Pay equity matters because it is a glaring injustice and subjects millions of women and families to lives of entrenched poverty and opportunity gaps. At the current rate, we risk leaving more than 340 million women and girls in abject poverty by 2030, and an alarming 4 per cent could grapple with extreme food insecurity by that year.

Women also experience significantly lower social protection coverage than men, a discrepancy that largely reflects and reproduces their lower labour force participation rates, higher levels of temporary and precarious work, and informal employment. All these factors contribute to lower income, savings, and pensions of women and gendered poverty in old age.

What should be done?

As more women are plunged into poverty, the fight for equal pay and pay equity takes on a new sense of urgency because those who earn the least are most damaged by income discrepancy.

In the United States, Black women earn only 63.7 cents, Native women 59 cents, and Latinas 57 cents for every dollar that white men earn. Where money is tight, lower pay can prevent women and families from putting food on the table, securing safe housing, and accessing critical medical care and education—impacts that can perpetuate cycles of poverty across generations.

It is urgent that we put female workers on equal footing as male workers. In a world on the brink of a looming care deficit, women make up 67 per cent of workers providing essential health and social care services globally. Governments must address underpaid and undervalued jobs in the care sector, including in education, health care and social services, all jobs that women predominantly occupy.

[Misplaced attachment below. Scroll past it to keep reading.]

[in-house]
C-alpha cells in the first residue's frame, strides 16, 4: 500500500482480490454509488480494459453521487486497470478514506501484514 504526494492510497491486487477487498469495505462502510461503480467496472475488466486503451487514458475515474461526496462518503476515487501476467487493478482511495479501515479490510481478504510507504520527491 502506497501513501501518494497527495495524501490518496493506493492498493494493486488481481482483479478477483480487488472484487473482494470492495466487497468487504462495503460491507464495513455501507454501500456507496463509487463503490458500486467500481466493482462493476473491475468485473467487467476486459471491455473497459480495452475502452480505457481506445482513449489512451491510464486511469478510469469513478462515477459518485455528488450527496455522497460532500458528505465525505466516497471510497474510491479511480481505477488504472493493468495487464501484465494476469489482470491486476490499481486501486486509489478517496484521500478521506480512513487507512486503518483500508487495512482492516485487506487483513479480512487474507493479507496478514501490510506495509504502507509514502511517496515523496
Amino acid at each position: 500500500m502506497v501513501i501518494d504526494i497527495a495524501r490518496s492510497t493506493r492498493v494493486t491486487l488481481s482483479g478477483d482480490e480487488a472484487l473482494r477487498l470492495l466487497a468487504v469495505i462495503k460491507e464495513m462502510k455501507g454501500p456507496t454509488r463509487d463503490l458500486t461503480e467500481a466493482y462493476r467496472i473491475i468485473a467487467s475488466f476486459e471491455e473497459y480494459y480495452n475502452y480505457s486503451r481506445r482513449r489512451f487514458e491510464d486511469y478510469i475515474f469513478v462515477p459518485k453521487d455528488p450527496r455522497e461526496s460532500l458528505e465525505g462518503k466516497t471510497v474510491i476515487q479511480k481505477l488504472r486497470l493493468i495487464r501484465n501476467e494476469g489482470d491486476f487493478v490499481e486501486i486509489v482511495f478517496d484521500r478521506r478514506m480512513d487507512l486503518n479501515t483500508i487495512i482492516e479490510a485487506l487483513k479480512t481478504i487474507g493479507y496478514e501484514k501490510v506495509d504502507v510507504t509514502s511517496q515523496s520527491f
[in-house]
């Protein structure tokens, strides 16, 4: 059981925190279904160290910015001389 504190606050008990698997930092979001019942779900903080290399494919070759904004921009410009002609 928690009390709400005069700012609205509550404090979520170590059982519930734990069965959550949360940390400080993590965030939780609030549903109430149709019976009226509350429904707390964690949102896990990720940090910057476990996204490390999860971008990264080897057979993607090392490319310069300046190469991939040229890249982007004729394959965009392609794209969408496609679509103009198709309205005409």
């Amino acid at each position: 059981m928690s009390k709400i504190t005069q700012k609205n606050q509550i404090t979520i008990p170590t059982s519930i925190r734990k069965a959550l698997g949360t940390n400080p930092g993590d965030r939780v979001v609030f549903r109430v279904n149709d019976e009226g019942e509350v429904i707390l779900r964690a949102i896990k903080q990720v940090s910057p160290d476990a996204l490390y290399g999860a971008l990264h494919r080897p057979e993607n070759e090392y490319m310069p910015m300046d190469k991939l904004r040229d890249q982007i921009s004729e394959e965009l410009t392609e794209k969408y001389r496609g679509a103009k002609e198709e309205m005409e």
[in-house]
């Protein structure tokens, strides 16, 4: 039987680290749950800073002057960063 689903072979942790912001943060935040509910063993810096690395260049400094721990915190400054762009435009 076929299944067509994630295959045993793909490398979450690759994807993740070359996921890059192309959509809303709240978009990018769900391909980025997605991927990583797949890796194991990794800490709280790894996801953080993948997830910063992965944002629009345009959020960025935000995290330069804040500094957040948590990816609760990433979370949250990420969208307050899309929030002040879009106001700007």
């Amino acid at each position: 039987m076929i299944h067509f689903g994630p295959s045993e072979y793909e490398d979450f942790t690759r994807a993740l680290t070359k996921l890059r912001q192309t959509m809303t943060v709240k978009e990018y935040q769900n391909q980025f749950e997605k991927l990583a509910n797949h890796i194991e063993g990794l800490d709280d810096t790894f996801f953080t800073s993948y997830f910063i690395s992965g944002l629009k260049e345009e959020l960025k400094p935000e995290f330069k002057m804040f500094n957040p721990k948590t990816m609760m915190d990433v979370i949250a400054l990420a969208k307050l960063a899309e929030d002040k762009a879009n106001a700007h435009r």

What does the data say about pay equity around the world? 

Unequal pay is a stubborn and universal problem. Despite significant progress in women’s education and labour market participation, progress in closing the gender pay gap has been too slow. At this pace, it will take almost 300 years to achieve economic gender parity.

Women workers’ average pay is generally lower than men’s in all countries and for all levels of education, and age groups, with women earning on average 80 per cent what men earn. Women in male-dominated industries may earn more than those in female-dominated industries, but the gender pay gap persists across all sectors.

While gender pay gap estimates can vary substantially across regions and even within countries, higher income countries tend to have lower levels of wage inequality compared to low and middle-income countries. However, estimates of the gender pay gap understate the real extent of the issue, particularly in developing countries, because of a lack of information about informal economies, which are disproportionately made up of women workers, so the full picture is likely worse than what the available data shows us.

Explore UN Women’s report on the gender pay gap in Eastern and Southern Africa.

What next?

Closing the gender pay gap requires a set of measures that push for decent work for all people. This includes measures that promote the formalization of the informal economy, bringing informal workers under the umbrella of legal and effective protection and empowering them to better defend their interests.

Ensuring workers’ right to organize and bargain collectively is an important part of the solution. Women must be involved in employer and union leadership, enabling legislation that establishes comprehensive frameworks for gender equality in the workplace.

Economic empowerment Chief at UN Women Dr. Jemimah Njuki says that, “The gender pay gap requires all stakeholders, including employers, governments, trade unions take full responsibility and work side by side to address these challenges. Women deserve equal pay for work of equal value”.


[Last updated February 2024]